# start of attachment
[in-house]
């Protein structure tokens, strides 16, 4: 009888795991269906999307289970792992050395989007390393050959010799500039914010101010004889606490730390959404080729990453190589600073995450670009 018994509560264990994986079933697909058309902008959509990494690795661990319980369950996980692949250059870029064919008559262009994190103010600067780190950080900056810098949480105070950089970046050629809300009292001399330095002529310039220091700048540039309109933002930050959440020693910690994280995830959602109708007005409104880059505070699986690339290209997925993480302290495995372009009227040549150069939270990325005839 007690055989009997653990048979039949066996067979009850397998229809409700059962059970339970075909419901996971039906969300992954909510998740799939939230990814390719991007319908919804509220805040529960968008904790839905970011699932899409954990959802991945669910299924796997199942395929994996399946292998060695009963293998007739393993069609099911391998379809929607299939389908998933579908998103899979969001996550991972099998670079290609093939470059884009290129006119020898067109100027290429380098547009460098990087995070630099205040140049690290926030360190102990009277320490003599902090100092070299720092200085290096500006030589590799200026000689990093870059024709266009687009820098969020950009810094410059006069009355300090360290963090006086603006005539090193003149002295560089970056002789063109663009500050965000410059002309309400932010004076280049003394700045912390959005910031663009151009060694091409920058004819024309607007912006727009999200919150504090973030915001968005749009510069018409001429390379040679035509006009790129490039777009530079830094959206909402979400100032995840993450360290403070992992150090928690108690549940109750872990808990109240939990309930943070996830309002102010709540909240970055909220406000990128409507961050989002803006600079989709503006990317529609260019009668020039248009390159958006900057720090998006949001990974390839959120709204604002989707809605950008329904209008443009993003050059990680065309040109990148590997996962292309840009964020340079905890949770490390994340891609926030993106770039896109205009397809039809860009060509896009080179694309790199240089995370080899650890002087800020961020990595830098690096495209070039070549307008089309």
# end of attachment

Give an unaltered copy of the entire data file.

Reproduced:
[in-house]
């Protein structure tokens, strides 16, 4: 009888795991269906999307289970792992050395989007390393050959010799500039914010101010004889606490730390959404080729990453190589600073995450670009 018994509560264990994986079933697909058309902008959509990494690795661990319980369950996980692949250059870029064919008559262009994190103010600067780190950080900056810098949480105070950089970046050629809300009292001399330095002529310039220091700048540039309109933002930050959440020693910690994280995830959602109708007005409104880059505070699986690339290209997925993480302290495995372009009227040549150069939270990325005839 007690055989009997653990048979039949066996067979009850397998229809409700059962059970339970075909419901996971039906969300992954909510998740799939939230990814390719991007319908919804509220805040529960968008904790839905970011699932899409954990959802991945669910299924796997199942395929994996399946292998060695009963293998007739393993069609099911391998379809929607299939389908998933579908998103899979969001996550991972099998670079290609093939470059884009290129006119020898067109100027290429380098547009460098990087995070630099205040140049690290926030360190102990009277320490003599902090100092070299720092200085290096500006030589590799200026000689990093870059024709266009687009820098969020950009810094410059006069009355300090360290963090006086603006005539090193003149002295560089970056002789063109663009500050965000410059002309309400932010004076280049003394700045912390959005910031663009151009060694091409920058004819024309607007912006727009999200919150504090973030915001968005749009510069018409001429390379040679035509006009790129490039777009530079830094959206909402979400100032995840993450360290403070992992150090928690108690549940109750872990808990109240939990309930943070996830309002102010709540909240970055909220406000990128409507961050989002803006600079989709503006990317529609260019009668020039248009390159958006900057720090998006949001990974390839959120709204604002989707809605950008329904209008443009993003050059990680065309040109990148590997996962292309840009964020340079905890949770490390994340891609926030993106770039896109205009397809039809860009060509896009080179694309790199240089995370080899650890002087800020961020990595830098690096495209070039070549307008089309």